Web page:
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As the quest to minimize scars from surgery continues, innovative methods of surgery, including single-port surgery, have come to the forefront. Here, we review considerations for surgery in children with particular attention to appendectomy and cholecystectomy. We discuss the future technologies that will aid in single-port surgery and how they apply to the paediatric population.
In the continuous quest to minimize the scars from surgery, surgeons have recently explored new innovative solutions. Specifically, single-port laparoscopic surgery has gained immense popularity throughout the world within the past 5 years. The theoretical appeal of this technique is that scars can be hidden with the natural scar of the patient, the umbilicus. Although technology has not yet caught up with the technique, surgeons and patients are becoming more and more interested in this technique. Although most of these procedures are being performed in adult patients, paediatric surgeons are also implementing this into their practice. We first reported our experience with this technique in children. Since then, numerous reports of single-port surgery in children have been published. While most of the tools and techniques of single-port surgery are similar between adults and children, here, we describe some of the differences and special considerations.
Similar to adults, the most commonly performed single-port operations in children are probably the cholecystectomy and the appendectomy. Other procedures include, but are not limited to, intussusception, splenectomy, inguinal hernia repair, thoracic decortication for empyema, lung biopsy, nissen fundoplication, gastrostomy tube placement and pyloromyotomy.
At our institution, similar to the adult population, the most common indication for single-port cholecystectomy is symptomatic cholelithiasis followed by biliary dyskinesia. However, many of our patients who require cholecystectomy are sickle cell patients. These are often small children who have developed bilirubinate stones. Acute cholecystitis is rare at our institution.
In our practice, the size of the child often determines the technique used. For instance, in smaller children, we prefer the multiple trocar technique. The use of multiple trocars usually allows for a smaller incision as opposed to the multiple-port trocars. In larger children, we prefer the single, muliport trocars. Patients are placed in the split-legged (French) position. The surgeon stands between the legs and the assistant stands to the patients left.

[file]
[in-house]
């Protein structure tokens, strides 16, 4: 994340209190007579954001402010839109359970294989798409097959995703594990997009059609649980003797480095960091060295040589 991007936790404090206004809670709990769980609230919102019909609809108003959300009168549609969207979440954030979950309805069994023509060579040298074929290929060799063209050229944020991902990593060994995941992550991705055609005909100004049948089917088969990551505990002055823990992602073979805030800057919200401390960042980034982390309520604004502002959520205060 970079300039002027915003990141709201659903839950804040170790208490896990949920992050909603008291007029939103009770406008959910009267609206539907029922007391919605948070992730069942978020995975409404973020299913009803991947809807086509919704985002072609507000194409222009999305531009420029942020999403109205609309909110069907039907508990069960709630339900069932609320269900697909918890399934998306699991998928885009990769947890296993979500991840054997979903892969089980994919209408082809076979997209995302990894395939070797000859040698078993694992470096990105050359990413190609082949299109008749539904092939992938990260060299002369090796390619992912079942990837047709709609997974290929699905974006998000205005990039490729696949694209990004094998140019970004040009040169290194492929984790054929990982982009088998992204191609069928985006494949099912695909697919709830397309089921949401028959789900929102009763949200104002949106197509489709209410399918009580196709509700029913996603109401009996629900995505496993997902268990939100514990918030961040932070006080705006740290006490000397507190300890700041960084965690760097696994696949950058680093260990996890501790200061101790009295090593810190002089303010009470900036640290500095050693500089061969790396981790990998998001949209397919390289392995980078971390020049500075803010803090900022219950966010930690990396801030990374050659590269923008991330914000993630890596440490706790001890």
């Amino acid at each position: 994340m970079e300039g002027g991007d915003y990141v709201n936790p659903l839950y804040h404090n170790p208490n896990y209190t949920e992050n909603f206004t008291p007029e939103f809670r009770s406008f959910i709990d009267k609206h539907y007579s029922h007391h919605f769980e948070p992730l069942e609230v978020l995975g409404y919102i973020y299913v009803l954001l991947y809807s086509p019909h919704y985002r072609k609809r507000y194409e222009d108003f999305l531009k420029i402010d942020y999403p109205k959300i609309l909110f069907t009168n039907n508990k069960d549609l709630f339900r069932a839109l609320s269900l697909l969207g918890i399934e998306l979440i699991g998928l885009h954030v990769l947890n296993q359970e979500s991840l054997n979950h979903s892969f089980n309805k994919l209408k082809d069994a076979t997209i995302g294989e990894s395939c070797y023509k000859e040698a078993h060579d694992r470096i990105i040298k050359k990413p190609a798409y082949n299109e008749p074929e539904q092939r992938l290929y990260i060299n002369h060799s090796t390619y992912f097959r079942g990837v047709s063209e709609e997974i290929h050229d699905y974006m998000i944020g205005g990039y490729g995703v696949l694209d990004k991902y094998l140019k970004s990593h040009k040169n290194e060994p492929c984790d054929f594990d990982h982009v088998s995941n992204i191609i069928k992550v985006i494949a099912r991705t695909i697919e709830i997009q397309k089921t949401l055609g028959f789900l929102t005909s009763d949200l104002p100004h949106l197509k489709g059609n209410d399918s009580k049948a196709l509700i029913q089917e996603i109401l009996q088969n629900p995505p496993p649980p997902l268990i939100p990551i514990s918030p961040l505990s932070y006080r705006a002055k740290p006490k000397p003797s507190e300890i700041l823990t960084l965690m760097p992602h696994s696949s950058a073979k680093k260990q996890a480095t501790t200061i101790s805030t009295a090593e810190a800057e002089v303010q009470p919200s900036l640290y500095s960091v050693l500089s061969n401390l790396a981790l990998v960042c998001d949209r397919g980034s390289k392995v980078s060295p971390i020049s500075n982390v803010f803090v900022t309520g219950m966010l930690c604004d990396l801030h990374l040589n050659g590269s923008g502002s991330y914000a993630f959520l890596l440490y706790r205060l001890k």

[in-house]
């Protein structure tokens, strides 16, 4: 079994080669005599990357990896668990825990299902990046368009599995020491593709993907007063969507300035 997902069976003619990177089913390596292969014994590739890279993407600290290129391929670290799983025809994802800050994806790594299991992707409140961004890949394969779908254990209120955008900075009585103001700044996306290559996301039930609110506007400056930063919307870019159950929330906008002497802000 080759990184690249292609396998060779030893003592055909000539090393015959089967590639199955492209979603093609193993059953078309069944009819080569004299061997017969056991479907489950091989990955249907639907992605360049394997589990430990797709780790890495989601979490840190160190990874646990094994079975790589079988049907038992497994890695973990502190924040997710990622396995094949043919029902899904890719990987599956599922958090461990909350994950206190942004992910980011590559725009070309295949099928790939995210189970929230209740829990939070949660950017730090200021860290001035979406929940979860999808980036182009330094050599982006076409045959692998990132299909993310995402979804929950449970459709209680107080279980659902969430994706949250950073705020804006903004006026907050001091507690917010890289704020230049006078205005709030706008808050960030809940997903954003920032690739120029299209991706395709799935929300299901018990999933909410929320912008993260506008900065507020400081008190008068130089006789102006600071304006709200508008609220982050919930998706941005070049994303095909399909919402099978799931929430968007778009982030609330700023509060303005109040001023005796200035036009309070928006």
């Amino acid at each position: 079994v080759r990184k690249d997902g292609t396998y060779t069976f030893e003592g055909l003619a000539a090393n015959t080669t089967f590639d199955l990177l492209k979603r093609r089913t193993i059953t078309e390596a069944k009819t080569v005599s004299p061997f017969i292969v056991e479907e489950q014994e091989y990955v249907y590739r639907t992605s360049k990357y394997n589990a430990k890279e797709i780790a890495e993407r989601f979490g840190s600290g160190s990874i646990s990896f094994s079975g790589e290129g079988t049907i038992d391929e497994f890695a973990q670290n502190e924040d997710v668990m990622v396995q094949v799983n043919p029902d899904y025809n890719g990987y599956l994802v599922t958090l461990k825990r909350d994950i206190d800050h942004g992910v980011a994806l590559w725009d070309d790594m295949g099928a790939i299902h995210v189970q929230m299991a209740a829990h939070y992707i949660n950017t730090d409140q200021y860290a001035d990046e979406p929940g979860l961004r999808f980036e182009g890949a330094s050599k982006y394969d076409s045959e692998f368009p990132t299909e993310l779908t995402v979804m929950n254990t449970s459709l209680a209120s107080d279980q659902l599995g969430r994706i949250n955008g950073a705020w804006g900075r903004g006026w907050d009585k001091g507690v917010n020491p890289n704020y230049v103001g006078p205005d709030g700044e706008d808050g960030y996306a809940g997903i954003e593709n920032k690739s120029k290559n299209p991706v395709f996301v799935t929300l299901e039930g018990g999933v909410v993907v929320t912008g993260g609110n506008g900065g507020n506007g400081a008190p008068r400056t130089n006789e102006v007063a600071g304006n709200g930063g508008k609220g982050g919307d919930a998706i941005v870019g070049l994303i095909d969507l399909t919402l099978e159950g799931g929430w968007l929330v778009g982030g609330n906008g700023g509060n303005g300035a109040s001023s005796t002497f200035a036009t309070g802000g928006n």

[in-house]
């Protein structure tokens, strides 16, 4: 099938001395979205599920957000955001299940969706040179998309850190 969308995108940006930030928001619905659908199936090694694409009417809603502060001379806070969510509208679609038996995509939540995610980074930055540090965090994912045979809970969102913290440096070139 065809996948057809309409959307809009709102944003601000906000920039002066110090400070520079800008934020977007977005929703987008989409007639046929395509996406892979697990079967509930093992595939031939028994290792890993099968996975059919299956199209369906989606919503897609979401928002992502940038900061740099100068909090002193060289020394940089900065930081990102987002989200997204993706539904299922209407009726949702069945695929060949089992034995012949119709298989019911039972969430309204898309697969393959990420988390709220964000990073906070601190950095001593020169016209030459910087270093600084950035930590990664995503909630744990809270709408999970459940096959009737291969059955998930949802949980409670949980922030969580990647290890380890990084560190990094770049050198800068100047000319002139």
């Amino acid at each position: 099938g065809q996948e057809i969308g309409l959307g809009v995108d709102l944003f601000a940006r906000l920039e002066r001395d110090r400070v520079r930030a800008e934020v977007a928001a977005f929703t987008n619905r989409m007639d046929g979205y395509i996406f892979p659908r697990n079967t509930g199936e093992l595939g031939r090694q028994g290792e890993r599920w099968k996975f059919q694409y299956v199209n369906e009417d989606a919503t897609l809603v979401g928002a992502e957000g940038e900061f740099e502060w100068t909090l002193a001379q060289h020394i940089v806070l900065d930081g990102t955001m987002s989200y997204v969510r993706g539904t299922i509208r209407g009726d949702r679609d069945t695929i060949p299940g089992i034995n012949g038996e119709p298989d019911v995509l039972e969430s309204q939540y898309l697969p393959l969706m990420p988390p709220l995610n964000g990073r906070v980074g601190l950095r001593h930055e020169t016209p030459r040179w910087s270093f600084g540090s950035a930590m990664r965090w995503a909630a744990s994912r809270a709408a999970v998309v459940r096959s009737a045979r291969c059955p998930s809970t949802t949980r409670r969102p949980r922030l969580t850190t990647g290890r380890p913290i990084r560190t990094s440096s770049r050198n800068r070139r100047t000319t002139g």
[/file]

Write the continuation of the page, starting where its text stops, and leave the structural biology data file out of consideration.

The operation begins by injecting 0.25% bupivicaine into the inferior portion of the umbilicus. A 15-mm incision is created in an infraumbilical fashion. A vertical incision can also be performed through the umbilicus, but the authors believe that the infraumbilical incision is cosmetically superior. If multiple trocars are being used, a veress needle is inserted and the abdomen is insufflated to 15 mmHg. An optical Surgiquest Anchorport trocar is then inserted through the superior, middle portion of the umbilical incision. A camera is inserted to assure that the abdominal contents have safely fallen away from the abdominal wall prior to inserting more trocars. Next, two subsequent trocars are placed on either side of the initial trocar. The camera is inserted through the 5 o’clock port. We typically use a 50-cm high-definition laparoscope with a right angle-like cord adapter (Storz, Tuttlingen, Germany) or the 45 cm scope from Stryker Endoscopy (San Jose, CA, USA). After the camera is inserted, a 2 mm Minilap Gator grasper (Stryker Endoscopy) is inserted through the inferior portion of the incision. This grasper is used to retract the dome of the gallbladder in a cephalad position and is clamped down to the drapes such that it is out of the way for the entire case. Next, a reticulating grasper is used to retract the infundibulum to the right and is slightly cephalad. This Endograsper (Covidien, Mansfield, MA, USA) is usually placed in the 2 o’clock port. Once reticulated, the handle of the grasper rotates to the surgeon’s right side, away from the other instruments. The surgeon stands between the legs of the patient while the assistant stands to the right of the surgeon on the other side of the left leg. The assistant holds the scope and the grasper while the surgeon uses two hands on the dissector. A dissector is then placed through the 10 o’clock port. We typically begin the operation with a straight Maryland dissector or a hook cautery. If, during the operation, there is poor visibility because the camera is staring down the shaft of the instrument or because there is a strain on the instrument to reach the area of dissection, we switch to a reticulating instrument. When a reticulating instrument is used, we prefer the RealHand hook cautery (Novare Surgical). If possible, the lateral attachments of the gallbladder to the liver are divided first to lengthen the cystic duct and cystic artery before initiating dissection at the cystic duct. Once the cystic duct is clearly dissected free, it is doubly ligated with clips. The duct is then divided and our attention is turned to the cystic artery. We doubly ligate the artery with clips and divide it with laparoscopic shears. Once the cystic duct and artery are divided, the gallbladder is then removed from the gallbladder fossa with cautery. Next, the three 5-mm trocar incisions are connected with cautery and the gallbladder is removed through this incision without the use of an endobag. The incision is typically 1.5–2 cm and is then closed with a vicryl stitch in the skin, closed with an absorbable subcuticular stitch.